Generally it should not be necessary to modify the depth of the channel, as the channel depth can exceed the height of the follower without loss of guiding accuracy. Thus, the channel 32 in a base plate 30 can be originally formed to the maximum practical depth and will accommodate any follower of less height. Similarly, a tool head 20 such as a router bit can be adjusted to cut a groove deeper than the height of the follower without preventing the follower from entering the cut groove in the workpiece. The practical limit on the depth adjustment of a cut is the depth of the channel 32, in the situation where the router bit must begin its operation while still within the channel 32.
In a second mode of operation illustrated in FIGS. 1, 2, 4 and 5, the guide 10 provides a means fixing the position of the slide plate with respect to the base plate. Such a fixing means permits the selective securing or locking of the first plate in variably selected positions along the axis of movement with respect to the second plate. At least one and preferably two linearly elongated adjustment slots 52 are formed through the thickness of the slide plate 12. The adjustment slots may be located near the opposite lateral edges of the slide plate, extending parallel to the follower and axis of movement. A clamping bolt 54 with a knurled knob at its head extends through each adjustment slot and is received in a receiver in the base plate, such as in a threaded socket 56 or in an embedded nut. When the clamping bolts 54 are loose with respect to the slide plate, the elongated adjustment slots are free to slide with respect to the clamping bolts over the length of the adjustment slots. The clamping bolts can be tightened to secure the slide plate in a fixed position with respect to the base plate. Thus, the clamping bolts can be used to secure a router bit at a fixed position with respect to the base plate, such as at a predetermined position in front of the base plate as suggested by FIG. 2.
Typically, such a fixed position will be beyond the front edge of the base plate so that the bit can perform work on a workpiece that is moved transversely to the axis of the follower and channel system. A tool head such as a router bit is omni-directional. The workpiece can be moved in any direction within the plane of the base plate with respect to a router bit. A fixed position of the slide plate, with the router bit offset forwardly of the front edge of the base plate, is desirable for cutting various types of grooves, including grooves deeper than the available depth of the channel in the base plate.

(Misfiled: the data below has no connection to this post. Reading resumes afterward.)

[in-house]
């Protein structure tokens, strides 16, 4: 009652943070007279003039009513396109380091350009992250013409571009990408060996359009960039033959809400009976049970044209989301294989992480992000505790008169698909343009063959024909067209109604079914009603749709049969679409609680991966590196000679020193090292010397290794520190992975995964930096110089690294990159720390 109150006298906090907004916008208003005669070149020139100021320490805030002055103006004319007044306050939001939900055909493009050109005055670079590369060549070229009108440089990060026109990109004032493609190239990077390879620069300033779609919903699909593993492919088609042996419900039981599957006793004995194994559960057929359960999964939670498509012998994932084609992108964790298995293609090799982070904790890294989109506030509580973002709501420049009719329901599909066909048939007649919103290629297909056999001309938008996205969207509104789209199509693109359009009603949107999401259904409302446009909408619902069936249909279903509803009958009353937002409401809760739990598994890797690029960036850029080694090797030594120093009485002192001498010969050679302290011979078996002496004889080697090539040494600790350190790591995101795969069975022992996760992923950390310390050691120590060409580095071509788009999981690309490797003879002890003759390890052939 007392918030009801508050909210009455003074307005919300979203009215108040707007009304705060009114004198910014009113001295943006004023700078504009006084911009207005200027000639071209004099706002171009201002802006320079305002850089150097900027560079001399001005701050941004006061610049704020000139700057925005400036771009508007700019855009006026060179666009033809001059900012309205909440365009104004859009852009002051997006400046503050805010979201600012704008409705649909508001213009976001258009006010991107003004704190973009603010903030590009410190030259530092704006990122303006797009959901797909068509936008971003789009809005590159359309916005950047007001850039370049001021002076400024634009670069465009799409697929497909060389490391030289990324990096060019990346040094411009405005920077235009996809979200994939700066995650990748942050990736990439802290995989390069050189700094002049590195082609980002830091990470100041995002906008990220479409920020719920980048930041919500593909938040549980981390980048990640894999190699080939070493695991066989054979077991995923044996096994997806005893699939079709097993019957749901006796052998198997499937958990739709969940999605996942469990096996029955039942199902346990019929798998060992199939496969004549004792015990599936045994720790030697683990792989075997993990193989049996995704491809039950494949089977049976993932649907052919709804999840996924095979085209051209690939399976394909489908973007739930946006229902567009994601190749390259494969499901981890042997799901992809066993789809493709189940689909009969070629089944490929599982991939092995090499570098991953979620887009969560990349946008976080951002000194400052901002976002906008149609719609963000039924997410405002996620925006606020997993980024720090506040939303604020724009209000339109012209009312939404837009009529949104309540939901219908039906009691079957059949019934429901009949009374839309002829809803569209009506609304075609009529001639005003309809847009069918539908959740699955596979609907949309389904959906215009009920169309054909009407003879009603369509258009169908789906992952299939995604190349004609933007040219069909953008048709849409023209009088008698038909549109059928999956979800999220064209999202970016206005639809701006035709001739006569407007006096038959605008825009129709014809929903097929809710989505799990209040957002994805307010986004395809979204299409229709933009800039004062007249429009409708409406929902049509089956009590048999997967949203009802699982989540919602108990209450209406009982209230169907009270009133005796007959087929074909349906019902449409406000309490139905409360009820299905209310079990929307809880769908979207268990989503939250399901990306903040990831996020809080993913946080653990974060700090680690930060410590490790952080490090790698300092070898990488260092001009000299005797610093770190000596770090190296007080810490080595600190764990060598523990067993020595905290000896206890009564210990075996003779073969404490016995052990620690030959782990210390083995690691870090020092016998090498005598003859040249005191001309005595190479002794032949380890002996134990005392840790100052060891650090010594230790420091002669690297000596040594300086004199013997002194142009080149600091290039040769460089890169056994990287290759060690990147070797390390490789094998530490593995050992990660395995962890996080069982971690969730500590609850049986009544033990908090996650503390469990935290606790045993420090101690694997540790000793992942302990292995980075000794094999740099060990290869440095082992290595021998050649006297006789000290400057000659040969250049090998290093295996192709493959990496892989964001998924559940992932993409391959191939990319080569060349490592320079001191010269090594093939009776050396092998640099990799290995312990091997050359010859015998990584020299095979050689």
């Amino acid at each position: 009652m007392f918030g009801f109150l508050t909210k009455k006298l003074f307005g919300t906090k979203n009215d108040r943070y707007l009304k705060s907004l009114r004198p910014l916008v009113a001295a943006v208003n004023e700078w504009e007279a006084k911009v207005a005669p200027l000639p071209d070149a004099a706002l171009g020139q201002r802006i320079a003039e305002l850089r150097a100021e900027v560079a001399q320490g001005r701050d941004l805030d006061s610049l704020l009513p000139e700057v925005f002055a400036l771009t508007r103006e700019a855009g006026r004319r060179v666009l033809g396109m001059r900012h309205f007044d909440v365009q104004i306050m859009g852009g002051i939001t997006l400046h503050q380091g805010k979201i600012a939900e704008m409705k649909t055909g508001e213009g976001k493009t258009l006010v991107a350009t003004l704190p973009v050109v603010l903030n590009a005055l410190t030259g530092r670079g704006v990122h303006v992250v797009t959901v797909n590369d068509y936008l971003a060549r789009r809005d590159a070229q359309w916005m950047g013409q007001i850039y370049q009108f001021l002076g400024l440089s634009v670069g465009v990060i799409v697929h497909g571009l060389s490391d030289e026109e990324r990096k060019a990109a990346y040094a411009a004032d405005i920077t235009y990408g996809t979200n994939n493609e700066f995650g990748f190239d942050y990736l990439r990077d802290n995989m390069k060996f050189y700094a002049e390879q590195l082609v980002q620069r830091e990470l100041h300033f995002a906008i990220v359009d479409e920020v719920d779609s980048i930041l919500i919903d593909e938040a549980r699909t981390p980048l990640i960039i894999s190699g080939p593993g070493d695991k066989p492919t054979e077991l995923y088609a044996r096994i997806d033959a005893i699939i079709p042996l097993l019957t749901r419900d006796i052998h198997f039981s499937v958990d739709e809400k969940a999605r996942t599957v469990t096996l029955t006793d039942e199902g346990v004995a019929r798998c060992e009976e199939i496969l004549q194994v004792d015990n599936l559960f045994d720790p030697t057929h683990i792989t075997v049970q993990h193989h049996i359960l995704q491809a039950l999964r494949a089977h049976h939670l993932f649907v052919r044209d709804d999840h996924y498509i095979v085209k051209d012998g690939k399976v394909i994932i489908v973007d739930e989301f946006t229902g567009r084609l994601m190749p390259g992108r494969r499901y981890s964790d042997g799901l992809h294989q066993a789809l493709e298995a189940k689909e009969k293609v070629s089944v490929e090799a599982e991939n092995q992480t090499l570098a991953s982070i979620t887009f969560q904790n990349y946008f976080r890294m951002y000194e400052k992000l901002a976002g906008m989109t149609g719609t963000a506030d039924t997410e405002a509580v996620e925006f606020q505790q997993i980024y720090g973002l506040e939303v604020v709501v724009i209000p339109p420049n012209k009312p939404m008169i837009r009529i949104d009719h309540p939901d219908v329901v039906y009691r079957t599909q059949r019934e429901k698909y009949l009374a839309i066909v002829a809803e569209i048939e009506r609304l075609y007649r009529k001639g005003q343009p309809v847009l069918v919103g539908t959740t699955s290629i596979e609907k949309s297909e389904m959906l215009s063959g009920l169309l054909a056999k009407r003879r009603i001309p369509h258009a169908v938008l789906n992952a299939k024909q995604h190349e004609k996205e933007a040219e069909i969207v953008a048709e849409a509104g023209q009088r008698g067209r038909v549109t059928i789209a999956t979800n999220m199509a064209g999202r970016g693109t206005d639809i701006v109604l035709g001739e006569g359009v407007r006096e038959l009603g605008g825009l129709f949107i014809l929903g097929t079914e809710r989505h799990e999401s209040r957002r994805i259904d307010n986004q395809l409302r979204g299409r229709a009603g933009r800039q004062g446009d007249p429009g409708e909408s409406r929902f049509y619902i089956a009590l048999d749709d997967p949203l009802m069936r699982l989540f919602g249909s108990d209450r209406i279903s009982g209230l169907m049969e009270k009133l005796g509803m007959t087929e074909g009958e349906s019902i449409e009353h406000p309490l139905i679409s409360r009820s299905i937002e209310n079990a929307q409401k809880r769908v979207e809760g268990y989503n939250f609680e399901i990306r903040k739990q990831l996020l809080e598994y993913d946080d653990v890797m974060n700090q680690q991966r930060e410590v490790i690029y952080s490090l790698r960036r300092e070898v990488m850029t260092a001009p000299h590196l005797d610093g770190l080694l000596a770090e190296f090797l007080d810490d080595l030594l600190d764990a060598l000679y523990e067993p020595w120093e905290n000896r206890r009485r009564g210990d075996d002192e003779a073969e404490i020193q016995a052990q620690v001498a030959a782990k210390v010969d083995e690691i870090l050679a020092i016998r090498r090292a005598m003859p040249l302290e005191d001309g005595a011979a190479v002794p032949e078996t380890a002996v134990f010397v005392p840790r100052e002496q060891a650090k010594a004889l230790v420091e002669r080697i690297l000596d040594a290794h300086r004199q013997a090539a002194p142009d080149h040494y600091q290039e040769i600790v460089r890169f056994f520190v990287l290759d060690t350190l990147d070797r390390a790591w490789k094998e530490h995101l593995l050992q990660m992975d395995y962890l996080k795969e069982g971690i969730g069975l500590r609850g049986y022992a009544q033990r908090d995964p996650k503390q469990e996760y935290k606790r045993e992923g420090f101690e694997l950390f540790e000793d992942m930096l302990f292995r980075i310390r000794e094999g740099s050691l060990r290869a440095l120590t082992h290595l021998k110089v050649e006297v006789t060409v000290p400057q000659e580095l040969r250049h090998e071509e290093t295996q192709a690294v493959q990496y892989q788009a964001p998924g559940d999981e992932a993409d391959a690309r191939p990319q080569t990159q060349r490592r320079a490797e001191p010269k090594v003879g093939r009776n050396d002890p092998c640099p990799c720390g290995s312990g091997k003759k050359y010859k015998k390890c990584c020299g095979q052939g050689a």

In this second mode, the base plate is supported upon a work table 40 and may be attached to the work table by a fastening means such as clamps or screws. Typically, the base plate is the same or greater thickness than the expected workpiece, such as ¾ inch (19 mm). Thus, the slide plate is spaced from the work table by the thickness of the base plate. Such a spacing defines the available thickness for receiving a workpiece between the slide plate the work table.
The guide is set-up in the second mode by moving the slide plate forward until the router bit extends beyond the front edge of the base plate with a predetermined extension or depth adjustment The slide plate then is secured to the base plate by tightening the clamp bolts. A workpiece now can be guided along the front edge of the base plate, below the slide plate, while the router forms a groove of the preselected depth in the workpiece. The length of the groove is not limited, as any length of workpiece can be slid along the front edge of the base plate. Typically this mode is used to form a rabbet groove, with the router bit cutting only into the edge of the workpiece.
In a second embodiment, the slide plate may be guided with respect to the base plate by an alternate or optional guiding means. FIGS. 1 and 2 show the slide plate attached at its rear edge to a series of hinged extension plates 60. At the rear end of the base plate, the rearwardmost extension plate is jointed to an anchor plate 62, which may be fastened to the base plate by suitable fasteners 64 such as screws.